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Like a duck on the waves

Jul 25, 2007
 
May/June 2006
 
Image Credit: Courtesy Eben Whitcomb
The 131-foot schooner Harvey Gamage, built in 1973 in South Bristol, Maine, under nearly full sail.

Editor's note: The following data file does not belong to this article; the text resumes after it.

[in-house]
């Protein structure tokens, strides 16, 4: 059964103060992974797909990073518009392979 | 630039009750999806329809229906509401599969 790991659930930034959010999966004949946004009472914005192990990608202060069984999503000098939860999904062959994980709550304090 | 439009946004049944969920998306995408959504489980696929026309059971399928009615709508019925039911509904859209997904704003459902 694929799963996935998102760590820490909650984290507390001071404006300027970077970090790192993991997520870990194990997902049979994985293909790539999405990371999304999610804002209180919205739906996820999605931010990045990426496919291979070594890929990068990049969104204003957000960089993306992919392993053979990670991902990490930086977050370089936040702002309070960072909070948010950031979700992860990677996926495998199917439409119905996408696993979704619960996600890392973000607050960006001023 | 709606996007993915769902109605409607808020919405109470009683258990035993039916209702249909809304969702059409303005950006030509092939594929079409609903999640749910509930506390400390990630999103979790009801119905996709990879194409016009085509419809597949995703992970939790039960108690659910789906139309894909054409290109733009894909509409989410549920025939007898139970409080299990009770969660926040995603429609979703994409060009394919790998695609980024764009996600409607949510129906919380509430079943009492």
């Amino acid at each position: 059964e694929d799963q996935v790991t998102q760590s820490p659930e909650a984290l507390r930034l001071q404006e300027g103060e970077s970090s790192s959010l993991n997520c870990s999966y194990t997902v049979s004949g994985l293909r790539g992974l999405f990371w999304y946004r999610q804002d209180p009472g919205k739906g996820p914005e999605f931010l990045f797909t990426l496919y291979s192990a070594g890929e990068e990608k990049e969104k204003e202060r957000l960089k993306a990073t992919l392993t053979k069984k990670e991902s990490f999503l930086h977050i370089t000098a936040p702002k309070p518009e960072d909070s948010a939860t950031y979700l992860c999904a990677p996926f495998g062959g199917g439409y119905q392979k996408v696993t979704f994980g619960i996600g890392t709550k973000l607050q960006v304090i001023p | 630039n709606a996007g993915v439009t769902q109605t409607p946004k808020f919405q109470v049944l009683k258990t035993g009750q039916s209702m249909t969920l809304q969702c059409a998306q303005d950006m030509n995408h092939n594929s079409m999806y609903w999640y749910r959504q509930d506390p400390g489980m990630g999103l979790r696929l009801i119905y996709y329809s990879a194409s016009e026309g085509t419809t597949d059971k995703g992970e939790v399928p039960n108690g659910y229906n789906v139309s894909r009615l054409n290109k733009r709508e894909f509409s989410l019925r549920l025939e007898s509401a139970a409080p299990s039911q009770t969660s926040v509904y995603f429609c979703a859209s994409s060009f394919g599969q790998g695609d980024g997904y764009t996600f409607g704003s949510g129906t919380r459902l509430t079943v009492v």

There were three low-pressure systems that converged on the northeastern United States in 1992, creating what was later referred to as "the perfect storm." One came from the east, another from the west and the third from the south. I got stuck in the southern low on my way to Bermuda aboard the schooner Harvey Gamage. We had departed Annapolis toward the end of October with a vessel full of navigation students bound for St. Martin via Bermuda. Owner Eben Whitcomb had given me command of the 131-foot schooner, and my good friend Captain Ken Hamilton was in charge of teaching the students. I knew that if things got tight I could always call upon the expertise of Ken, who had served for many years as a skipper of the vessel. We departed Cape Henry and sailed into the teeth of a rising nor'easter. Once in the embrace of the Atlantic, I motor-sailed to get my easting. Gaff-rigged schooners prefer sailing off the wind, and when going to weather they like to make a great deal of leeway, so I wanted to get some sea room before I fell off the wind. As we sailed east, the wind gained in intensity. Crossing the Gulf Stream with a wind that opposes the current can be tough. Sure enough, we got slammed by big waves. Gamage was built for heavy work and under three lowers we slid to the southeast. I thought the worst might be behind us. All navigation was done with sextant and dead reckoning, so I took advantage of every chance I had to get sights, knowing that as the weather got more foul my chances of getting a shot would diminish. Three days out from Bermuda, the weather took a turn for the worse. The winds were gusting at more than 30 knots and building. It was time to heave-to and give the crew a break. Dropping the sails, we broke out the storm trysail and raised it on the fore. We sheeted it in to windward and then brought the wheel over, lashed it in place and waited. Gamage hove-to like a duck riding the waves gently, and all the noise and commotion of the storm died down. We were far out at sea and safe. The bilges were dry and the boat was comfortable. By the time the storm passed we had experienced wind gusts to 70 knots. Before the sun disappeared I got a quick shot of the upper limb and created an estimated position on the chart. Our DR position at this time was 34° 20' N by 65° 40' W. My height of eye was 10 feet and my Plath sextant had no error. The time of my last shot before heaving-to was at 18:22:25 GMT. The day in question was Nov. 4 and my Hs was 30° 55.4'. For the sake of this problem we will use the 2006 Nautical Almanac. And for those who don't have a copy of Ho 249, the information in those tables is as follows: Hc 31° 17' d-51' Z 141°. Table 5 yields a correction of -26'. A. Calculate the Ho and intercept. B. What is the estimated position? I'm always looking for any good short tales that we can use in these navigation problems. Contact me at dberson1@yahoo.com.  

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